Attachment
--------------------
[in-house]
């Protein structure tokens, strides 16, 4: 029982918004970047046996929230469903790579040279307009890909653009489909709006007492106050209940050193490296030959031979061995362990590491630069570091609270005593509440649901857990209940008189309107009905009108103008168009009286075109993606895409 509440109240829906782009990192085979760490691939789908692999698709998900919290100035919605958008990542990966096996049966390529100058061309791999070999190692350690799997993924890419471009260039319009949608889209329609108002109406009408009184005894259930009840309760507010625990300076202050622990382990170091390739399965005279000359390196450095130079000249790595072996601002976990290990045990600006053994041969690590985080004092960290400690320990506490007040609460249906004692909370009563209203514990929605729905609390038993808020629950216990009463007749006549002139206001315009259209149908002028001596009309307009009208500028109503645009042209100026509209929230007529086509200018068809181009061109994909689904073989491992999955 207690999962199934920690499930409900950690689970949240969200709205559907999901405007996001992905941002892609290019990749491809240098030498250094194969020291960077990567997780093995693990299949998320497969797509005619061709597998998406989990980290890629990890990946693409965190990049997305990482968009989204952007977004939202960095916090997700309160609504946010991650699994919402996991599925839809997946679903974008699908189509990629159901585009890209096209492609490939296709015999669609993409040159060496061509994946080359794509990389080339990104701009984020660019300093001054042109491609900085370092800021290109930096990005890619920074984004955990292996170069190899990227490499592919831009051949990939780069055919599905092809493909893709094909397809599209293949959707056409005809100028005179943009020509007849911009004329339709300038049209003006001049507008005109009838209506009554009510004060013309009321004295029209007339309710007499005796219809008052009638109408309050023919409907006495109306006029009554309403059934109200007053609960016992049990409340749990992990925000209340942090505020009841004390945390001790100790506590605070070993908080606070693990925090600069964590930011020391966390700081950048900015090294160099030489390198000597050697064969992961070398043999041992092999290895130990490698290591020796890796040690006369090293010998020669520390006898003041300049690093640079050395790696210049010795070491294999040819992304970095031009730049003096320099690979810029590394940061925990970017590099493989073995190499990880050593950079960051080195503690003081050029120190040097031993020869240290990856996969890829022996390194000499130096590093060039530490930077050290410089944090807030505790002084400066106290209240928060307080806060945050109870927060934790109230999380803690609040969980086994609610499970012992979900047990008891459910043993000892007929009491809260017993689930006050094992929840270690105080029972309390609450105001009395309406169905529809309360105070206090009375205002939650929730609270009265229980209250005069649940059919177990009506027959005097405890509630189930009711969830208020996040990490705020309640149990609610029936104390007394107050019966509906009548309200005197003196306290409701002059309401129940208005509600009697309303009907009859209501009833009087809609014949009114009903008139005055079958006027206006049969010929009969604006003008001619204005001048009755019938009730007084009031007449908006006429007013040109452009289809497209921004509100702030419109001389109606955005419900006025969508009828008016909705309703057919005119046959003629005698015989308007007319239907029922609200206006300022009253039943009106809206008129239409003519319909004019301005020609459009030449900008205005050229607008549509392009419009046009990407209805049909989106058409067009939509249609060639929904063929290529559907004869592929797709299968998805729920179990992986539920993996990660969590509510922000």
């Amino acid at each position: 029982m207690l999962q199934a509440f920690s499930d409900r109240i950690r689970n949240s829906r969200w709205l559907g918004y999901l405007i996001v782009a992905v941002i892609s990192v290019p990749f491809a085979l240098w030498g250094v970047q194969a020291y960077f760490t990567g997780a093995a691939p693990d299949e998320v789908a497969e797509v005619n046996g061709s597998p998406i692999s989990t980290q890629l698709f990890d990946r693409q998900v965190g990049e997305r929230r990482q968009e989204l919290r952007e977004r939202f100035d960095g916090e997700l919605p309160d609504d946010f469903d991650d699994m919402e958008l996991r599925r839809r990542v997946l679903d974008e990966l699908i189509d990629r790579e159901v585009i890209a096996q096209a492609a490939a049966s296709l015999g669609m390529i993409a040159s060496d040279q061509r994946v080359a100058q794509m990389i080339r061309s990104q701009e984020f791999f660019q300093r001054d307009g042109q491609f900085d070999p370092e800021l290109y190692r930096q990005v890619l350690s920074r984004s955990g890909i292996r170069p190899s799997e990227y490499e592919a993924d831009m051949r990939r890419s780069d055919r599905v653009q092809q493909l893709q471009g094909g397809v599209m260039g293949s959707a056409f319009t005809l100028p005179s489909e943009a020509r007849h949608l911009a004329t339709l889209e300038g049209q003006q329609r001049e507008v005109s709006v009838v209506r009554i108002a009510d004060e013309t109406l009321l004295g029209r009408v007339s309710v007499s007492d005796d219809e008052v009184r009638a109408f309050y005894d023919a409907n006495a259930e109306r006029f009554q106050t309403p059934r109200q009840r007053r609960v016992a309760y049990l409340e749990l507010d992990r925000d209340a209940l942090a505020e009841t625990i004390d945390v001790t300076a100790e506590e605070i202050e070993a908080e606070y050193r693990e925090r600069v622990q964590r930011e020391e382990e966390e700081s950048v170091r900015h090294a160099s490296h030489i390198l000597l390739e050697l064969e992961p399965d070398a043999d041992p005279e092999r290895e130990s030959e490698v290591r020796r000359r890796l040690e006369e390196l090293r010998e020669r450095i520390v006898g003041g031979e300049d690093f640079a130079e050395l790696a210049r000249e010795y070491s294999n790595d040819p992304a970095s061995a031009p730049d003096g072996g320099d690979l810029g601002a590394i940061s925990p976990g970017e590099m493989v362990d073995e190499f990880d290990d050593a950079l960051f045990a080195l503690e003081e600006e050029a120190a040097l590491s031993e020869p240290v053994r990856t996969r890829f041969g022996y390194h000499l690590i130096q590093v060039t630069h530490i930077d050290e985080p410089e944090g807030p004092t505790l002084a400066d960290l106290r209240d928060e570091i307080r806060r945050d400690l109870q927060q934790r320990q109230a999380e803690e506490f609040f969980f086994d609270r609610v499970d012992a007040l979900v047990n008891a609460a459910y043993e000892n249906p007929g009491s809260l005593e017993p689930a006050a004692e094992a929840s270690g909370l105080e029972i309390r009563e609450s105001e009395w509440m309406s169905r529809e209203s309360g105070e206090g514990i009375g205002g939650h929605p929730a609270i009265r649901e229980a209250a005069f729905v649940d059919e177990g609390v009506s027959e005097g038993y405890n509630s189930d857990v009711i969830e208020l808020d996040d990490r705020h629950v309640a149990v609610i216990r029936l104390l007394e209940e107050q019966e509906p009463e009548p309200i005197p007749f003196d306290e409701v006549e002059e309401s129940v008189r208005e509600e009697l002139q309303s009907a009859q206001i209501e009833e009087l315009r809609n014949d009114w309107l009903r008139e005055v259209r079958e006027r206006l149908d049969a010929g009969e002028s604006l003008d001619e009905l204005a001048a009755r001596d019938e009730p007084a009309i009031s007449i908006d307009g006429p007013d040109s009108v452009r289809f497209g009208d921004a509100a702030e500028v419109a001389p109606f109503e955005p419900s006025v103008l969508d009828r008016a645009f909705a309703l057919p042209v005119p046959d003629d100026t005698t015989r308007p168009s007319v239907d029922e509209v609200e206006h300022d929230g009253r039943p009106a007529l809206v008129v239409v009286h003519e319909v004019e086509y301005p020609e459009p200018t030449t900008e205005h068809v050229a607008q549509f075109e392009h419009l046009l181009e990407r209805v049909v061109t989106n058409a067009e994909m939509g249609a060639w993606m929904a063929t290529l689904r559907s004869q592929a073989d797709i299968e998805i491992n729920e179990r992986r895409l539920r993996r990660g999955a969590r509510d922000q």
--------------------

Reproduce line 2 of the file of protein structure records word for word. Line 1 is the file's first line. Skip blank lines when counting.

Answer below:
């Protein structure tokens, strides 16, 4: 029982918004970047046996929230469903790579040279307009890909653009489909709006007492106050209940050193490296030959031979061995362990590491630069570091609270005593509440649901857990209940008189309107009905009108103008168009009286075109993606895409 509440109240829906782009990192085979760490691939789908692999698709998900919290100035919605958008990542990966096996049966390529100058061309791999070999190692350690799997993924890419471009260039319009949608889209329609108002109406009408009184005894259930009840309760507010625990300076202050622990382990170091390739399965005279000359390196450095130079000249790595072996601002976990290990045990600006053994041969690590985080004092960290400690320990506490007040609460249906004692909370009563209203514990929605729905609390038993808020629950216990009463007749006549002139206001315009259209149908002028001596009309307009009208500028109503645009042209100026509209929230007529086509200018068809181009061109994909689904073989491992999955 207690999962199934920690499930409900950690689970949240969200709205559907999901405007996001992905941002892609290019990749491809240098030498250094194969020291960077990567997780093995693990299949998320497969797509005619061709597998998406989990980290890629990890990946693409965190990049997305990482968009989204952007977004939202960095916090997700309160609504946010991650699994919402996991599925839809997946679903974008699908189509990629159901585009890209096209492609490939296709015999669609993409040159060496061509994946080359794509990389080339990104701009984020660019300093001054042109491609900085370092800021290109930096990005890619920074984004955990292996170069190899990227490499592919831009051949990939780069055919599905092809493909893709094909397809599209293949959707056409005809100028005179943009020509007849911009004329339709300038049209003006001049507008005109009838209506009554009510004060013309009321004295029209007339309710007499005796219809008052009638109408309050023919409907006495109306006029009554309403059934109200007053609960016992049990409340749990992990925000209340942090505020009841004390945390001790100790506590605070070993908080606070693990925090600069964590930011020391966390700081950048900015090294160099030489390198000597050697064969992961070398043999041992092999290895130990490698290591020796890796040690006369090293010998020669520390006898003041300049690093640079050395790696210049010795070491294999040819992304970095031009730049003096320099690979810029590394940061925990970017590099493989073995190499990880050593950079960051080195503690003081050029120190040097031993020869240290990856996969890829022996390194000499130096590093060039530490930077050290410089944090807030505790002084400066106290209240928060307080806060945050109870927060934790109230999380803690609040969980086994609610499970012992979900047990008891459910043993000892007929009491809260017993689930006050094992929840270690105080029972309390609450105001009395309406169905529809309360105070206090009375205002939650929730609270009265229980209250005069649940059919177990009506027959005097405890509630189930009711969830208020996040990490705020309640149990609610029936104390007394107050019966509906009548309200005197003196306290409701002059309401129940208005509600009697309303009907009859209501009833009087809609014949009114009903008139005055079958006027206006049969010929009969604006003008001619204005001048009755019938009730007084009031007449908006006429007013040109452009289809497209921004509100702030419109001389109606955005419900006025969508009828008016909705309703057919005119046959003629005698015989308007007319239907029922609200206006300022009253039943009106809206008129239409003519319909004019301005020609459009030449900008205005050229607008549509392009419009046009990407209805049909989106058409067009939509249609060639929904063929290529559907004869592929797709299968998805729920179990992986539920993996990660969590509510922000």